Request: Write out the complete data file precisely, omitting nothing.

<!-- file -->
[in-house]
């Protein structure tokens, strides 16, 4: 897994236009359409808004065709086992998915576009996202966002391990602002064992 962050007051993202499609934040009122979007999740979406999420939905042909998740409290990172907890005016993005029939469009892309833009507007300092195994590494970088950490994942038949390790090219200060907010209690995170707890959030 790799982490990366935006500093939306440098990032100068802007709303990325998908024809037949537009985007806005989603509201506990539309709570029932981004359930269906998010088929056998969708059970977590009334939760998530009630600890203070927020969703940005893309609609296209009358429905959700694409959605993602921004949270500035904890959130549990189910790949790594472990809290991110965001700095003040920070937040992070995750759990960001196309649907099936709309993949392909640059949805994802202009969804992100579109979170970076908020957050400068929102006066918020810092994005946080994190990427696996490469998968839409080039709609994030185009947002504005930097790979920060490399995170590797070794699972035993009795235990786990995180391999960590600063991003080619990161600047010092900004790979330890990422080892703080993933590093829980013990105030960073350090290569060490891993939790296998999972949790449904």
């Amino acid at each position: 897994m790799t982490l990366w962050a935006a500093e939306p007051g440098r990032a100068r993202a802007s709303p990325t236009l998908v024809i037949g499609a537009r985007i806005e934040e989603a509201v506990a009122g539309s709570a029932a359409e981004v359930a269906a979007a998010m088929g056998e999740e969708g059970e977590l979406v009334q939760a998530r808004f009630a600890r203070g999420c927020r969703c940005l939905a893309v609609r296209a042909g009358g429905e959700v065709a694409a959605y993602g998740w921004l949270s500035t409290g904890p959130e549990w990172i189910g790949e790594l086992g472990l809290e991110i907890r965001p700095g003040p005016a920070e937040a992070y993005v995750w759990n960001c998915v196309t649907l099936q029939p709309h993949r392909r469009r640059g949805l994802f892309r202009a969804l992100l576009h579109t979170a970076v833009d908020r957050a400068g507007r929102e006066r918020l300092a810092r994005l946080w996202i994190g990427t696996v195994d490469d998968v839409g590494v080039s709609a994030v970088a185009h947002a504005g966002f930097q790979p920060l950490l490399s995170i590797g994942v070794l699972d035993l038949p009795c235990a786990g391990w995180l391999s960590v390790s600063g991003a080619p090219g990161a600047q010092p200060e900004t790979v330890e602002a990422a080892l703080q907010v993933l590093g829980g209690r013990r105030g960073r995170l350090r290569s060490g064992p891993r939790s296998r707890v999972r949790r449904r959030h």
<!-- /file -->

[in-house]
């Protein structure tokens, strides 16, 4: 897994236009359409808004065709086992998915576009996202966002391990602002064992 962050007051993202499609934040009122979007999740979406999420939905042909998740409290990172907890005016993005029939469009892309833009507007300092195994590494970088950490994942038949390790090219200060907010209690995170707890959030 790799982490990366935006500093939306440098990032100068802007709303990325998908024809037949537009985007806005989603509201506990539309709570029932981004359930269906998010088929056998969708059970977590009334939760998530009630600890203070927020969703940005893309609609296209009358429905959700694409959605993602921004949270500035904890959130549990189910790949790594472990809290991110965001700095003040920070937040992070995750759990960001196309649907099936709309993949392909640059949805994802202009969804992100579109979170970076908020957050400068929102006066918020810092994005946080994190990427696996490469998968839409080039709609994030185009947002504005930097790979920060490399995170590797070794699972035993009795235990786990995180391999960590600063991003080619990161600047010092900004790979330890990422080892703080993933590093829980013990105030960073350090290569060490891993939790296998999972949790449904």
């Amino acid at each position: 897994m790799t982490l990366w962050a935006a500093e939306p007051g440098r990032a100068r993202a802007s709303p990325t236009l998908v024809i037949g499609a537009r985007i806005e934040e989603a509201v506990a009122g539309s709570a029932a359409e981004v359930a269906a979007a998010m088929g056998e999740e969708g059970e977590l979406v009334q939760a998530r808004f009630a600890r203070g999420c927020r969703c940005l939905a893309v609609r296209a042909g009358g429905e959700v065709a694409a959605y993602g998740w921004l949270s500035t409290g904890p959130e549990w990172i189910g790949e790594l086992g472990l809290e991110i907890r965001p700095g003040p005016a920070e937040a992070y993005v995750w759990n960001c998915v196309t649907l099936q029939p709309h993949r392909r469009r640059g949805l994802f892309r202009a969804l992100l576009h579109t979170a970076v833009d908020r957050a400068g507007r929102e006066r918020l300092a810092r994005l946080w996202i994190g990427t696996v195994d490469d998968v839409g590494v080039s709609a994030v970088a185009h947002a504005g966002f930097q790979p920060l950490l490399s995170i590797g994942v070794l699972d035993l038949p009795c235990a786990g391990w995180l391999s960590v390790s600063g991003a080619p090219g990161a600047q010092p200060e900004t790979v330890e602002a990422a080892l703080q907010v993933l590093g829980g209690r013990r105030g960073r995170l350090r290569s060490g064992p891993r939790s296998r707890v999972r949790r449904r959030h």